Notting said that the couple entered in a deal to sell their old home the day before the announcement of the tax in late July. The very next day, the would-be buyers backed out as they were unable to shell out the extra $250,000 that would be required by the new levy.
“Part of the sale was to deal with our retirement. I don't have any official pension plans other than what we've been able to save,” Notting told CBC News.
“In today's newspaper there's a photo of the premier with the quote, ‘British Columbians first.’ I sent a note to my MLA and asked, ‘Which ones? It's not me,’” Notting added.
The long-time shop owner noted that the tax—which the B.C. government assured was meant to cool down the overheated Vancouver housing segment—is not addressing the fundamental problem of supply shortage.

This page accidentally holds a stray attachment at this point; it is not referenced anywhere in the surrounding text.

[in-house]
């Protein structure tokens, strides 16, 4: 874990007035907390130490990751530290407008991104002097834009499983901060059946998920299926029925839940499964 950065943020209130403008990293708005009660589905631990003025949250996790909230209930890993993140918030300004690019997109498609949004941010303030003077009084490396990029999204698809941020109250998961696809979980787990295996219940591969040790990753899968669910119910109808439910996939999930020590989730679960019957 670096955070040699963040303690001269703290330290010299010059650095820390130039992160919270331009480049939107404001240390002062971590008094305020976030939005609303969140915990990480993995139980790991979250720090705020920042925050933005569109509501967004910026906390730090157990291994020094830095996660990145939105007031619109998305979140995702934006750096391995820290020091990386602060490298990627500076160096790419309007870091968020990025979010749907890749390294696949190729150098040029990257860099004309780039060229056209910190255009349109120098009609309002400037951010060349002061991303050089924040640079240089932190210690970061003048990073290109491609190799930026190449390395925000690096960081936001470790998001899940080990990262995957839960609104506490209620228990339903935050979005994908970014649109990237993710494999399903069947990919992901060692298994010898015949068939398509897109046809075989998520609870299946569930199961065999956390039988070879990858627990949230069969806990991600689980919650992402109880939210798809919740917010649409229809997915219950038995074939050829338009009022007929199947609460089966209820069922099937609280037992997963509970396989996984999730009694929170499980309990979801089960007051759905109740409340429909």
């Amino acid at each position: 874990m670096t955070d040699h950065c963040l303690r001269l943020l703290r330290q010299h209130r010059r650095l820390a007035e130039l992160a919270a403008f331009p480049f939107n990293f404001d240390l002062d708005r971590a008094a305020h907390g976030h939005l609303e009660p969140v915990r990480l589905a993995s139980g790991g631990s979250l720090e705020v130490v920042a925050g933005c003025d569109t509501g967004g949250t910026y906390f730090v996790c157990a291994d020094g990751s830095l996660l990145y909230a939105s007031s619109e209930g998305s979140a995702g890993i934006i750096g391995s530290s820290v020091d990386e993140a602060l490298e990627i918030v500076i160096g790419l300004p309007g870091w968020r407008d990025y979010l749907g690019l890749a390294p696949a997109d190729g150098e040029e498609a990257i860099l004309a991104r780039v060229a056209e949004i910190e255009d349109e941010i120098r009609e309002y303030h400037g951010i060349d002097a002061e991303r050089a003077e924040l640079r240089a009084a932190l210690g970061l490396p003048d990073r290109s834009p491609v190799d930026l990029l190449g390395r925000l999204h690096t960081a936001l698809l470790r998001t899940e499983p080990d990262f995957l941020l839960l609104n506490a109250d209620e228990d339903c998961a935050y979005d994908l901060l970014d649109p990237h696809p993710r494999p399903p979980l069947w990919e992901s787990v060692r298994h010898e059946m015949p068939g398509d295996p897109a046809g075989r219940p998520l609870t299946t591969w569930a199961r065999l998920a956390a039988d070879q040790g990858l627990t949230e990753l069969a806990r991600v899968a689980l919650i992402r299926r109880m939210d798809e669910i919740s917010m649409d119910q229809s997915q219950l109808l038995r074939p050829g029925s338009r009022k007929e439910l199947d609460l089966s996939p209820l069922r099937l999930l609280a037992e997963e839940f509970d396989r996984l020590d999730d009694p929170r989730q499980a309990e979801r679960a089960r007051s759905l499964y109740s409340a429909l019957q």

“I certainly don't disagree with some sort of tax or measure taken,” Notting said. “But how quick are you going to get social housing off the ground? This isn't going to help affordability.”
“We're just the middle of the road taxpayer. We're always paying our taxes. We're always there,” he lamented. “Why wouldn't they just say everything that was in place [before the tax was brought in] is going to be grandfathered? ‘We won't put people in jeopardy.’ How many people are in jeopardy?”
Joe Notting of Surrey, British Columbia was looking forward to a quiet retirement with his wife in a downsized home, but the province’s implementation of a new tax that took effect last week has dampened those hopes as the couple will now be forced to sell their old house in a reduced-demand environment.